Harvard voted out Swamy course
Harvard`s Faculty of Arts and Sciences had voted earlier this week to remove two economics courses that Swamy taught at the university`s annual Summer School programme citing a controversial op-ed on Islamic terrorism in India that he had written for an Indian publication. Faculty members felt Swamy`s views in the piece were "reprehensible" and amounted to "incitement of violence". The courses were dropped from next year`s session after the faculty voted with an "overwhelming majority".
Reacting to the news, Swamy said in New Delhi that he had assumed Harvard would have sent its petition to him asking for his comments before taking any decision. In response to Swamy`s comments, the Faculty of Arts and Sciences said in an emailed statement to PTI that "members of Harvard`s Faculty of Arts and Sciences each year vote to approve or amend the course list for Harvard Summer School".
It added that the Faculty had voted to approve the curriculum for the Summer School for the coming summer session with the exception of the two courses, "about which there was considerable discussion". The Harvard Summer School is an annual programme that runs typically from June through August.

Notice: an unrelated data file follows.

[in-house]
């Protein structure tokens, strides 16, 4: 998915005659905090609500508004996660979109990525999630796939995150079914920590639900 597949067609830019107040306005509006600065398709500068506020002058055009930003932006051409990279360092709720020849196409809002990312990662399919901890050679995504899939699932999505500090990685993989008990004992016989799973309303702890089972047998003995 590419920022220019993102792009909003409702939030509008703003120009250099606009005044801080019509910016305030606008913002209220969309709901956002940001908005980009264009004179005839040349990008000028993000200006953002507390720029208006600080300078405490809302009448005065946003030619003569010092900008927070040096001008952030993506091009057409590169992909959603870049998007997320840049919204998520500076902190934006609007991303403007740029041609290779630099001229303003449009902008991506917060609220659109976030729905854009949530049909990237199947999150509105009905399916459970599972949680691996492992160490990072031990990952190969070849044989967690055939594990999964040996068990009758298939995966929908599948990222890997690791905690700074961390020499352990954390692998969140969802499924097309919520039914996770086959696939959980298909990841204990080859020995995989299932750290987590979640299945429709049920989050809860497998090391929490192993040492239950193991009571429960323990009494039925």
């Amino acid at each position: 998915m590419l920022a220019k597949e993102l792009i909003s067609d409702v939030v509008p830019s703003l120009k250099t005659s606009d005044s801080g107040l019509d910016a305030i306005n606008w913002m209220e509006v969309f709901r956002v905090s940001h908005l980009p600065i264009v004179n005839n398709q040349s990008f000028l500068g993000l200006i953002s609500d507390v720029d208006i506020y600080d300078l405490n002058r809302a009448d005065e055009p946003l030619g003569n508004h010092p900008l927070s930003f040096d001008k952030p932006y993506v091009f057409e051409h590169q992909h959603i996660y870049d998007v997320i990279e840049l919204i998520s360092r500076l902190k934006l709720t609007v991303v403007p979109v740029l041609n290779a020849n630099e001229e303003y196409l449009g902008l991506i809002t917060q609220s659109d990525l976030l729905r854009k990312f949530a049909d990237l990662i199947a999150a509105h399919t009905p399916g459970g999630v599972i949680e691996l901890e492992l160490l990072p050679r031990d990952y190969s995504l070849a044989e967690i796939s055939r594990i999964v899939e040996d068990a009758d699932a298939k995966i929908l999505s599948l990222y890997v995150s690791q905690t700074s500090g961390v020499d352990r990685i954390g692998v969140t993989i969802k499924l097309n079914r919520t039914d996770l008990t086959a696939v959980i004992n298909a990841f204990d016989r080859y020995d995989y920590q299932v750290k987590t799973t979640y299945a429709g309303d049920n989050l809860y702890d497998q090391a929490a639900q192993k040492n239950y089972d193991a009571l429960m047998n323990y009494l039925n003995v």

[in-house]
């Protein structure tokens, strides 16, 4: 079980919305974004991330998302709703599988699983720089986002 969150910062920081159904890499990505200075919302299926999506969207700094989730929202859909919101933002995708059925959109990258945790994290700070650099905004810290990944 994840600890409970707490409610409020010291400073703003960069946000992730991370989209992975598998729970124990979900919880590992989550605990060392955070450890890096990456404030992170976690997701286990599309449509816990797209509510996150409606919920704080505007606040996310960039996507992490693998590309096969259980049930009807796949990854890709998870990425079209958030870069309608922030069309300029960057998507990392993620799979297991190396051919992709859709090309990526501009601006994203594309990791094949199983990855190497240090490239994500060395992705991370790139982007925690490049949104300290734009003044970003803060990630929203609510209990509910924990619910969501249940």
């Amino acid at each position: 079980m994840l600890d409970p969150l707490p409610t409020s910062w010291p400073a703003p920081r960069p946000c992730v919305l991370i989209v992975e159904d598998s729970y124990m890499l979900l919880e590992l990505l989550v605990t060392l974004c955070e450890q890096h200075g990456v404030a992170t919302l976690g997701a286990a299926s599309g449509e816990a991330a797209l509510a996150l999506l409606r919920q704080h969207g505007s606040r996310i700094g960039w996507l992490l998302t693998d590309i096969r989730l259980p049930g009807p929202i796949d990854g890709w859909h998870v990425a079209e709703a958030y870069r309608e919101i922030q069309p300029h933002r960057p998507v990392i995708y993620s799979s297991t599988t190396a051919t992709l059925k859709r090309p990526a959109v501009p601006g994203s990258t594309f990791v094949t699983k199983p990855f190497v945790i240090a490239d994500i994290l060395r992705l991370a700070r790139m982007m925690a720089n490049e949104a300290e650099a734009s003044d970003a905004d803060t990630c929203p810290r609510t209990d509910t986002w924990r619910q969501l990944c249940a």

Swamy, who received a PhD in economics from Harvard in 1965 and had served as an assistant and associate professor, taught `Quantitative Methods in Economics and Business` and `Economic Development in India and East Asia`.
His July op-ed piece, in which he had recommended demolishing hundreds of mosques and suggested that only Muslims in India who "acknowledge that their ancestors were Hindus" should be allowed to vote, had created controversy at Harvard with students demanding that the university should not affiliate itself with anyone who expressed hatred towards a minority group.
Dean of the Summer School Donald Pfister had said courses included in the catalogue are chosen by individual departments. "I find (Swamy`s) position reprehensible, but on the other hand, it is our duty to support departments and their offerings," he said.
Swamy had termed Harvard`s decision as a "dangerous principle" saying the university should have first sought his comments on the issue which was a normal procedure but that had not been done.